Byline: Faye Brookman

NEW YORK — As retailers add teen beauty departments at a furious pace, they are looking for other products to augment cosmetics sales.
One of the fastest growing segments at chains such as ShopKo, Target and CVS is fashion accessories. From funky ponytail holders to slinky bracelets, accessories are gobbled up by young shoppers. Hair accessory sales, according to Information Resources Inc., jumped almost 6 percent last year; jewelry sales were up 8 percent.
An accessories firm called Bay Sales Co. is hoping to duplicate in accessories what promotional cosmetics companies such as Just Having Fun — with Petunia — and Added Extra — with Body Charms — have done in cosmetics.
“We don’t want to be in the ‘planogrammed’ area of accessories,” explained Bay Sales’ owner Steven Friedland. “That area isn’t trendy. There’s a void in the industry for a company that can bring the latest fashions to be displayed on power wings or displays.”
Just as glitter has revolutionized cosmetics, there are styles shaping up accessories from a once staid and basics business to one driven by fashion. Last year, for example, retailers jumped onto the power beads trend. This year, Bay has a host of items vying to be the “it” product.
One product area with huge potential, said Gary Furey, vice president of sales, is Swarovski crystal tattoos. The tattoos, made of crystals, are in shapes such as moons and hearts. “The reaction at [the National Association of Chain Drug Stores] Marketplace was phenomenal and we think the tattoos can be a big holiday item.” The tattoos have a suggested retail of $4.99.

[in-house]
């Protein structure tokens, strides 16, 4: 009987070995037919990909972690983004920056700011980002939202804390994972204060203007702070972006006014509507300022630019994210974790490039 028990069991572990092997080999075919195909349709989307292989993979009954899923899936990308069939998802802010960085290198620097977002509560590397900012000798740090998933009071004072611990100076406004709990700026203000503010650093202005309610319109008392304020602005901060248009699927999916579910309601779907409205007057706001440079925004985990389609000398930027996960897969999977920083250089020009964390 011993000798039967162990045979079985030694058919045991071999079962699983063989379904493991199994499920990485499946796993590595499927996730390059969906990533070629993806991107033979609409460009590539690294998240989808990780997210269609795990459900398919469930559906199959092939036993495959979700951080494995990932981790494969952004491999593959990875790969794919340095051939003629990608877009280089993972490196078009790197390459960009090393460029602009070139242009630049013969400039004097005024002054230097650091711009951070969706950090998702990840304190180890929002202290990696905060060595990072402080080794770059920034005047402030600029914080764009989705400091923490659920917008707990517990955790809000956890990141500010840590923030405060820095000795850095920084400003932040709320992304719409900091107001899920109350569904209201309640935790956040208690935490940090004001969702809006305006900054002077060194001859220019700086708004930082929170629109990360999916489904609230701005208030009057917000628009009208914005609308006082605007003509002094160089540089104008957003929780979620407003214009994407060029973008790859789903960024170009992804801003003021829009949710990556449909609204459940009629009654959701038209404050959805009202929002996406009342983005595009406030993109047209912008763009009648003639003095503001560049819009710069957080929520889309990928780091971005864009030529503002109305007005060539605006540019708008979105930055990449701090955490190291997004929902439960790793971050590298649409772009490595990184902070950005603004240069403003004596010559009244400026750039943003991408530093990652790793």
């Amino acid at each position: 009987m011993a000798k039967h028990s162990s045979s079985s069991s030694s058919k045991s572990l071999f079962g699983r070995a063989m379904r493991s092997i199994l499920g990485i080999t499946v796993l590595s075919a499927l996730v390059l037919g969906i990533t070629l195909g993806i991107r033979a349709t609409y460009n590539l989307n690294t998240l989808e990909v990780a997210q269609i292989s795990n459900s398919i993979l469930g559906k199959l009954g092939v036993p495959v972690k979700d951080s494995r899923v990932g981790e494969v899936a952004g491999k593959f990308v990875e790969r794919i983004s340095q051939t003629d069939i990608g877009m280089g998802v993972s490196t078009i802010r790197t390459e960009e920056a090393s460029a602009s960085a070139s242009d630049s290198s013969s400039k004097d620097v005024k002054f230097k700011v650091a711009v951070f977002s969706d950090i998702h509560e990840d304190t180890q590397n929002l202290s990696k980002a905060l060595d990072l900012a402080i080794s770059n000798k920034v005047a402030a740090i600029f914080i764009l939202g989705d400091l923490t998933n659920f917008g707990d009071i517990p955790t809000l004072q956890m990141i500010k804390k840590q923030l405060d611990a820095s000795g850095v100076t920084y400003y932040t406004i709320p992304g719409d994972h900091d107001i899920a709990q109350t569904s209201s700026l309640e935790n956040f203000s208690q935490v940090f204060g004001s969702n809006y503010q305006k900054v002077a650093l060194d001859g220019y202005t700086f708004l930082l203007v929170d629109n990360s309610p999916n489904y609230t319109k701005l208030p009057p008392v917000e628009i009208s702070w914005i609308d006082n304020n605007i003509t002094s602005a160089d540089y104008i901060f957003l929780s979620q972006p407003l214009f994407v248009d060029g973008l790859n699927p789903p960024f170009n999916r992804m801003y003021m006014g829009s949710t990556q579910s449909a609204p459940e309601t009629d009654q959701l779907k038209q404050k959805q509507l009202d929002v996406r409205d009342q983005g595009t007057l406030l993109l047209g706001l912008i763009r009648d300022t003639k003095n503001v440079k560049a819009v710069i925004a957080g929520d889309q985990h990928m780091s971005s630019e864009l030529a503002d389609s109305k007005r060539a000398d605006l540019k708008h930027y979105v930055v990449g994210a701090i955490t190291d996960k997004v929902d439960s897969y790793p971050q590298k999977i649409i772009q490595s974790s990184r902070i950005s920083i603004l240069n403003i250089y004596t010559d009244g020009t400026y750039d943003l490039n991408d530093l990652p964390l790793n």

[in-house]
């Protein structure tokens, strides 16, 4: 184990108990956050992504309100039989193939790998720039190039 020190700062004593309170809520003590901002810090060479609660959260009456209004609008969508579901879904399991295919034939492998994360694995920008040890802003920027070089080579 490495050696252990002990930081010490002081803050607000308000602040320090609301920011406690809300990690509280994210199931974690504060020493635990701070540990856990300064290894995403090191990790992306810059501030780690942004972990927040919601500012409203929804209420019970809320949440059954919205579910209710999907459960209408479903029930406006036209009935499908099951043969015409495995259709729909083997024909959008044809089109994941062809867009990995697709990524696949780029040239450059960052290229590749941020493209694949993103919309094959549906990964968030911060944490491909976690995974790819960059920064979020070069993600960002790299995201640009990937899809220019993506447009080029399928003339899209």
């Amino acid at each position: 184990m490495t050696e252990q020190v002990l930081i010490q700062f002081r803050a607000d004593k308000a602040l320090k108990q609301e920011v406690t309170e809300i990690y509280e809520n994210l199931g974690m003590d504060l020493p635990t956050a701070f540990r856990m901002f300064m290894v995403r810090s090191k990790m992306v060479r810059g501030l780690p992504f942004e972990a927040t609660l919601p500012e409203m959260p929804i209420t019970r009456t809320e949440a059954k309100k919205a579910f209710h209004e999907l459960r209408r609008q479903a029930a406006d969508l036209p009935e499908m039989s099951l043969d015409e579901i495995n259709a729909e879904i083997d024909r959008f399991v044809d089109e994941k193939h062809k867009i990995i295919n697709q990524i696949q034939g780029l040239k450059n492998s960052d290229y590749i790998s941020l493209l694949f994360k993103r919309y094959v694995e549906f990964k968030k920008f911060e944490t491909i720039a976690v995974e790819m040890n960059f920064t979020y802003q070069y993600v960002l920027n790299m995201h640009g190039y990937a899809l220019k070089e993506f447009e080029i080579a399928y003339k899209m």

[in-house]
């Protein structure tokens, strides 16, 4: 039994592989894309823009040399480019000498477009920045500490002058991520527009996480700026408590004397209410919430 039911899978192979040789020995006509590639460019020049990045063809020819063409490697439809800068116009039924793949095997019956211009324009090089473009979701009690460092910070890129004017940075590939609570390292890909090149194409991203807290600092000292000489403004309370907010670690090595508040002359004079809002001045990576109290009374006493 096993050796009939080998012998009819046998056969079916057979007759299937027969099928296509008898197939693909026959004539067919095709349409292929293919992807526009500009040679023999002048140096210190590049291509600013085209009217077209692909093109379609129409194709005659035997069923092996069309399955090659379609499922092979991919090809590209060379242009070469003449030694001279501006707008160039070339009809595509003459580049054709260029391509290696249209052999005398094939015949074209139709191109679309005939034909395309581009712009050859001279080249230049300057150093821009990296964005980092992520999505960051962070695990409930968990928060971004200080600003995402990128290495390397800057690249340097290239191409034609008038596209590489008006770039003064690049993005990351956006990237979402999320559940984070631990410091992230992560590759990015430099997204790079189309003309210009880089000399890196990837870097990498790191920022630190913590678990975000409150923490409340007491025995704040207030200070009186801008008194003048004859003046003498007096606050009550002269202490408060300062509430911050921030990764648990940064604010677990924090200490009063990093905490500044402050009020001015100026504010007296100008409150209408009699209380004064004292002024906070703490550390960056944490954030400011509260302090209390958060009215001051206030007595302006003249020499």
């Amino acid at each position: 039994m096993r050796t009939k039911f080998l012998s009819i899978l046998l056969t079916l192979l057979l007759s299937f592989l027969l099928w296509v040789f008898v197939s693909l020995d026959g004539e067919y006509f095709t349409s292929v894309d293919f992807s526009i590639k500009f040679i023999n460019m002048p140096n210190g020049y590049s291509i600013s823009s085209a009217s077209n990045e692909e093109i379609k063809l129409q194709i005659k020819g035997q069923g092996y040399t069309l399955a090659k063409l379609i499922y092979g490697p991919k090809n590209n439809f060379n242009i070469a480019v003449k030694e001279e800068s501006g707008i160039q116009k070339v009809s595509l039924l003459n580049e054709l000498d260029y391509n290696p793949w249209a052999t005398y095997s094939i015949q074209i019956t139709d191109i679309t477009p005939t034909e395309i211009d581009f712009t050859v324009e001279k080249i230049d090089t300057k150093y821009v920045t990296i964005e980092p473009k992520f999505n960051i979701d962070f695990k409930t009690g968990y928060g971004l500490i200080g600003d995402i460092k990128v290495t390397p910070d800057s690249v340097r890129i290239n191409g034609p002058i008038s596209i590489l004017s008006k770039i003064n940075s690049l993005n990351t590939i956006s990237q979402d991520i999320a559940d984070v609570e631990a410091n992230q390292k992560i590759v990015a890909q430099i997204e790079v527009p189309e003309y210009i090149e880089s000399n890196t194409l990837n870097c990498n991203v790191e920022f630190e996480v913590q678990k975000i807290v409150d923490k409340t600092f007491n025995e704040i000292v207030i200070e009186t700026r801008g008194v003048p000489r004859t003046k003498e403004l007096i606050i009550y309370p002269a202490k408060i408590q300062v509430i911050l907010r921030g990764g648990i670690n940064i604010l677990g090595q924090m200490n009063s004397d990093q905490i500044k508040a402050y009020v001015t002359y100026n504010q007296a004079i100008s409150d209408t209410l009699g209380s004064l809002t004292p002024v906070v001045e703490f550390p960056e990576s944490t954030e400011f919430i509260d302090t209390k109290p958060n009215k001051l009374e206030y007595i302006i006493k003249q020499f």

The company has also developed an ongoing promotional line called Girlz Only Club that consists of fashion-forward hair accessories and jewelry. Among the hottest new items within the assortment, according to Furey, are slinky bracelets, multicolored beaded fabric necklaces and flower hair twists. “We want it to be like a trendy club, an area where shoppers look for what’s new,” said Furey. Item prices range from $1.99 to $2.99.
Bay Sales has been a leading importer for years and has now set its sights on expanding into the U.S. mass market. “What we bring is fashion at affordable prices. The mass market doesn’t want to be caught without the latest styles,” said Friedland. One buyer who had visited the firm’s booth at Marketplace said the company had some items perfect for her chain to keep up with Claire’s Boutique. “And,” she said, “we can make some nice profit on it, too.”

While Bay attempts to attract young customers with edgy jewelry, Added Extras has extended distribution of its Body Charms line. Target Stores, for example, has added Body Charms to its end-of-aisle miniature products display. To give Body Charms a “face,” Added Extras is using a Japanimation spokesmodel called Jasmine who is now appearing on packaging and display headers.
Among the new items are Body Shots, a trio of lip and eye shadows; Spin Central, a collection of shadows in a CD jewel box; a cosmetics purse set; and boldly colored mirror compacts.